I am a teacher, simply put. Whatever I learn, I want to share with others–family and friends would probably agree that this happens whether they want it to or not. I wasn’t able to finish my doctorate at the university where I took my comprehensive exams, so if I could go back to college, my first priority would be completion of a degree to get me back into a classroom. I’ve been able to teach without the Ph.D., but adjunct teaching positions are both underpaid and insecure, and with so many Ph.D.s on the market right now, the few colleges hiring these days can choose applicants with doctorates, when previously they would have to offer a professorship to lure them in.

While the Ph.D. would be nice, because I really do prefer to teach at the college level, I’m not opposed to the idea of teaching high school, especially French. I substitute-taught for a few years, and I enjoyed those days in the French classroom far more than I expected to. My only reservation is whether my body could hack the physical demands of a schoolteacher’s schedule, but I’ve considered more than a few times the possibilities of getting certified. Honestly, it’s only the financial investment that’s prevented me from doing so.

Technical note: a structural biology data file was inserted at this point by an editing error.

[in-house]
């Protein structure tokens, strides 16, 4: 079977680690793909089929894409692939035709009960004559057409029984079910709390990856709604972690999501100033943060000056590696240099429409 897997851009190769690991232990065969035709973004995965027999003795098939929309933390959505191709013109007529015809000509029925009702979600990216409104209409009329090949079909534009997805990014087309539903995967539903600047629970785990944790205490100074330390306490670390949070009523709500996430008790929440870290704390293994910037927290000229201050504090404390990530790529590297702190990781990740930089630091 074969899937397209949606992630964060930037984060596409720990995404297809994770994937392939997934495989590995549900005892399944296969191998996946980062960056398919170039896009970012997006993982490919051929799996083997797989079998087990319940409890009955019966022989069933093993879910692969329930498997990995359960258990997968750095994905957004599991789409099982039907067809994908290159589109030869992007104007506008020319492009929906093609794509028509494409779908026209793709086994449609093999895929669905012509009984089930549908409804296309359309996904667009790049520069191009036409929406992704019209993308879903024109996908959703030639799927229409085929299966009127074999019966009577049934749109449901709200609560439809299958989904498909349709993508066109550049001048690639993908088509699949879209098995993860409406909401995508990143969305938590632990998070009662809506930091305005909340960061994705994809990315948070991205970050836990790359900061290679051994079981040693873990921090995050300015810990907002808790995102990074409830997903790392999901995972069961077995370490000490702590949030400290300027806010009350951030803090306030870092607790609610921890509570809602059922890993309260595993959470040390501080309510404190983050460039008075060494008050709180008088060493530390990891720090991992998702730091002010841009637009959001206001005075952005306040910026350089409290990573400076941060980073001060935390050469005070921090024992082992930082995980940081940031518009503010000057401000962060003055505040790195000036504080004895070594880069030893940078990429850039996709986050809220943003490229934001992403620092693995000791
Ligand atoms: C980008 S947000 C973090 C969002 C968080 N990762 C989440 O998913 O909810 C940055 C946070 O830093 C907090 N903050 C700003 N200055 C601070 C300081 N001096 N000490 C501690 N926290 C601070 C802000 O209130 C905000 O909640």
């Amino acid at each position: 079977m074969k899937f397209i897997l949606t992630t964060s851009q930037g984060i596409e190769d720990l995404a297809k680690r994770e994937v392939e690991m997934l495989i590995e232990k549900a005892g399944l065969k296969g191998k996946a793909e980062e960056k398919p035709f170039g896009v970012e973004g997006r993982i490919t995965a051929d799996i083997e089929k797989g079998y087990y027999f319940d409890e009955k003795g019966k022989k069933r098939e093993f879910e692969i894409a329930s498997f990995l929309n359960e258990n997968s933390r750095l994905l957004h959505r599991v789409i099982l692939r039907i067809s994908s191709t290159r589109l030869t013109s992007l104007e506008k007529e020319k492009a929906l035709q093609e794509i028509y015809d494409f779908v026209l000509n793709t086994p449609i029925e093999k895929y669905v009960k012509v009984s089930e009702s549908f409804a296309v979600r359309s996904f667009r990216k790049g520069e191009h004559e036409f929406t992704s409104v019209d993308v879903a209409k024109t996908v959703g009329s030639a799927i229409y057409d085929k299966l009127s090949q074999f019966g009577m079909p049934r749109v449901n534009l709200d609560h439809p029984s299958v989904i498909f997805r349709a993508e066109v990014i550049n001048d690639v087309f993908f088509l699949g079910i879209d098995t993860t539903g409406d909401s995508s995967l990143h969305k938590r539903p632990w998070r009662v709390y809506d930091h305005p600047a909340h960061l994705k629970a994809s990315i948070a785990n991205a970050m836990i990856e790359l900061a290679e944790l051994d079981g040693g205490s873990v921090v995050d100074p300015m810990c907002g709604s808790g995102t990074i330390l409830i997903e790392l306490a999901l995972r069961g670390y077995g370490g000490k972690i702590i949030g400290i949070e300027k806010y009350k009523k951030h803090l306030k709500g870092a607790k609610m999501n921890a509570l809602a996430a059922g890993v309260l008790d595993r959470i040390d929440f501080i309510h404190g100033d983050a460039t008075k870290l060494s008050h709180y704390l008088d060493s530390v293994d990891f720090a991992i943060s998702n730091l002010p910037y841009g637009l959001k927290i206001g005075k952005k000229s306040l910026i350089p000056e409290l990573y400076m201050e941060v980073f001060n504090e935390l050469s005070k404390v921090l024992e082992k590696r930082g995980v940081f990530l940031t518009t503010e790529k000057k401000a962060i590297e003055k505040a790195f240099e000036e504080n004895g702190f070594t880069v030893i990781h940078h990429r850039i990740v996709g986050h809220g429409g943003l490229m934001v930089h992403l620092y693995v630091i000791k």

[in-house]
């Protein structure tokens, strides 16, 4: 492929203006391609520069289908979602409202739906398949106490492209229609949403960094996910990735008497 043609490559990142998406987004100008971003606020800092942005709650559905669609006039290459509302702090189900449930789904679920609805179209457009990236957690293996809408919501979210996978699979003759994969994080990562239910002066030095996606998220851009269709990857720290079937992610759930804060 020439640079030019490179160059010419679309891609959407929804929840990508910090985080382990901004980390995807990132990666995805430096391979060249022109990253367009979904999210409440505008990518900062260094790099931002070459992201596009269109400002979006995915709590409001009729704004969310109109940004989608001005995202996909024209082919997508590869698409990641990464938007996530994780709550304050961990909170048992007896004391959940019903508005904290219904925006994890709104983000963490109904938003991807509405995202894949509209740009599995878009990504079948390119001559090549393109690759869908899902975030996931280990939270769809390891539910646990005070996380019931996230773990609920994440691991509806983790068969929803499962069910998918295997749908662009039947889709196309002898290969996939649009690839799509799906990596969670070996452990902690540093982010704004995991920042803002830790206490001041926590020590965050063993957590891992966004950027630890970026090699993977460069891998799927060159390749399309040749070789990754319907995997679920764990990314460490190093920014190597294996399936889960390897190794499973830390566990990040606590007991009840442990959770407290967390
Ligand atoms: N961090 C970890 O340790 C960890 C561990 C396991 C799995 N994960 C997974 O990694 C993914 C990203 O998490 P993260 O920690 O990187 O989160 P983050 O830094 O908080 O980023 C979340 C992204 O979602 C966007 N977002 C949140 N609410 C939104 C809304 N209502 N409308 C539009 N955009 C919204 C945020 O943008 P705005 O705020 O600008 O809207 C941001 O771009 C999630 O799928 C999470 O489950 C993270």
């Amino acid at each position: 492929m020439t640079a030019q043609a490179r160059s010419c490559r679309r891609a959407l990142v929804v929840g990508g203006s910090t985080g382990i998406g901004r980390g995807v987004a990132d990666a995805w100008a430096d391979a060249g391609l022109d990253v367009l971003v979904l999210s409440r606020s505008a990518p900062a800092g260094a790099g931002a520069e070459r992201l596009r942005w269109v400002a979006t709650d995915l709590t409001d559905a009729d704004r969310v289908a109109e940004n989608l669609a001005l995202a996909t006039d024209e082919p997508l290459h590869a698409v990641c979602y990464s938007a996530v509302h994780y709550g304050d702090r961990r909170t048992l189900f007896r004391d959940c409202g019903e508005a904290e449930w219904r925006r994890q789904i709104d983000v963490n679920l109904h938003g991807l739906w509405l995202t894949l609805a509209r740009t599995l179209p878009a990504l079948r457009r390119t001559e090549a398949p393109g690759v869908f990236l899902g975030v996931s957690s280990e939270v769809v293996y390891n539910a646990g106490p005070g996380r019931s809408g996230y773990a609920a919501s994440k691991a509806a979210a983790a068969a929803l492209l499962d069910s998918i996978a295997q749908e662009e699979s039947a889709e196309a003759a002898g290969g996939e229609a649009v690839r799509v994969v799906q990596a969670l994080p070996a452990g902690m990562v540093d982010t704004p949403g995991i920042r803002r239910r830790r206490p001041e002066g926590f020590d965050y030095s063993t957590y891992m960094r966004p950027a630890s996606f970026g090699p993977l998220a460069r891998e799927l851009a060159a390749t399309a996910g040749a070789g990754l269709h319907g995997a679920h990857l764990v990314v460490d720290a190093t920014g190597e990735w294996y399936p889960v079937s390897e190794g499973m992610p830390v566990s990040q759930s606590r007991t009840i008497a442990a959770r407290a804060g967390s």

I’m trained as a historian, and I love ferreting stories out of disparate records, but it’s all so I can tell those stories to others. Since the sources I’m most interested in are from other times and places, I think of languages as lock picks; the more tools I have, the more stories I can unlock. My B.A. is in French, which I’ve been learning since I was 11, and I’m still reasonably fluent despite the fifteen years since my last stay in a Francophone country. I also studied Latin for several years, a necessary exercise for any medievalist. Between those two and a good dictionary, I’ve got 50-75% comprehension of written or spoken Spanish and Italian, though I don’t have the grammar or vocab to form replies. Additionally, I can decipher texts in other languages I’ve studied: German, Anglo-Saxon, Old French (very different from the modern version), Old Irish, and Modern Welsh.

I could go to school from now until the day I die and not learn all the languages I would like to. I can’t be the only person with two wish lists of languages: the ones I want for study (Modern Irish, Scottish Gaelic, more Welsh, Old Norse, and Japanese), and the ones I want to learn for fun (Hindi, Arabic, more Italian, maybe Norwegian or Swedish).

Finally, every once in a while, I toss around the wild notion that it might be fun to go to seminary and get myself trained and ordained as at Unitarian Universalist minister. It’s not as disconnected from the rest of this as it may seem. World religions are an area of historical expertise for me, especially the connections among them–people tell the same kinds of stories, the world over, to explain the mysteries of life, which is what religion basically is. And UUs believe that there’s no One Right Path to truth, so all the linguistic and historical study I’ve already done gives me perspective on the variations of the human story, as well as its universality. There isn’t a whole lot of difference between lecturing and preaching, when it comes down to it, and I like to take care of people. Again, financial considerations keep me from really pursuing this, at least for the time being, but who knows? Whatever I end up doing, I’ll be the one behind the podium.